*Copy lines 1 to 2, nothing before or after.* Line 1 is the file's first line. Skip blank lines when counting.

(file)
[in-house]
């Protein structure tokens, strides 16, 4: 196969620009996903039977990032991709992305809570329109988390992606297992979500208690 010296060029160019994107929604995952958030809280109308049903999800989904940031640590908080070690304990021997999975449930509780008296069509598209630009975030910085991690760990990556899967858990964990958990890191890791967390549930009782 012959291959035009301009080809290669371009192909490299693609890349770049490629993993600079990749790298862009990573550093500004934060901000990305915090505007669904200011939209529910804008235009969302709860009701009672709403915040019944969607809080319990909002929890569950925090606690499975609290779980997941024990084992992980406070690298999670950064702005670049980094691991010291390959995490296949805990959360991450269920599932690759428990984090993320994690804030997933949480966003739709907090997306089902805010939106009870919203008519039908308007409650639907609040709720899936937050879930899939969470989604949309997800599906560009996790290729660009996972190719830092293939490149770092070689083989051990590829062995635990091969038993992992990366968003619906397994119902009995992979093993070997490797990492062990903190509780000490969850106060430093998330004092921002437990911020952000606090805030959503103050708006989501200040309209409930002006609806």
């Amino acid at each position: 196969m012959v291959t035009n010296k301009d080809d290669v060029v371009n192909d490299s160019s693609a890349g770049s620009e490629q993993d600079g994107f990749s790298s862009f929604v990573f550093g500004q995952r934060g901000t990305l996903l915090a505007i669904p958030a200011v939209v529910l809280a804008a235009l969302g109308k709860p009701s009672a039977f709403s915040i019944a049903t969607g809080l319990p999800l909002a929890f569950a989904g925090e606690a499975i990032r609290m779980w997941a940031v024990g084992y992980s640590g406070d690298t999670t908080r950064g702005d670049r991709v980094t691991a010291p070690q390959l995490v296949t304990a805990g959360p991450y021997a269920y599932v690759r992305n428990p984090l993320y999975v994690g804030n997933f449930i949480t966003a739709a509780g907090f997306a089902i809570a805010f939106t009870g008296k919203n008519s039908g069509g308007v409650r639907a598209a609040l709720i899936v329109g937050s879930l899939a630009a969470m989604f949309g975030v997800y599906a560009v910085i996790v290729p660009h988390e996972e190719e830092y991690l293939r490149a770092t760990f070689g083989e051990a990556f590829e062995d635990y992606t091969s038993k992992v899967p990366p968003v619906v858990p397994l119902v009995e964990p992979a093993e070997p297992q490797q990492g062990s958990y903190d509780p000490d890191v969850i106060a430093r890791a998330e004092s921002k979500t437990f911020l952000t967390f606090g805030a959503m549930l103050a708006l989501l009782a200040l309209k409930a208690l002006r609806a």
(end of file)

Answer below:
[in-house]
């Protein structure tokens, strides 16, 4: 196969620009996903039977990032991709992305809570329109988390992606297992979500208690 010296060029160019994107929604995952958030809280109308049903999800989904940031640590908080070690304990021997999975449930509780008296069509598209630009975030910085991690760990990556899967858990964990958990890191890791967390549930009782 012959291959035009301009080809290669371009192909490299693609890349770049490629993993600079990749790298862009990573550093500004934060901000990305915090505007669904200011939209529910804008235009969302709860009701009672709403915040019944969607809080319990909002929890569950925090606690499975609290779980997941024990084992992980406070690298999670950064702005670049980094691991010291390959995490296949805990959360991450269920599932690759428990984090993320994690804030997933949480966003739709907090997306089902805010939106009870919203008519039908308007409650639907609040709720899936937050879930899939969470989604949309997800599906560009996790290729660009996972190719830092293939490149770092070689083989051990590829062995635990091969038993992992990366968003619906397994119902009995992979093993070997490797990492062990903190509780000490969850106060430093998330004092921002437990911020952000606090805030959503103050708006989501200040309209409930002006609806």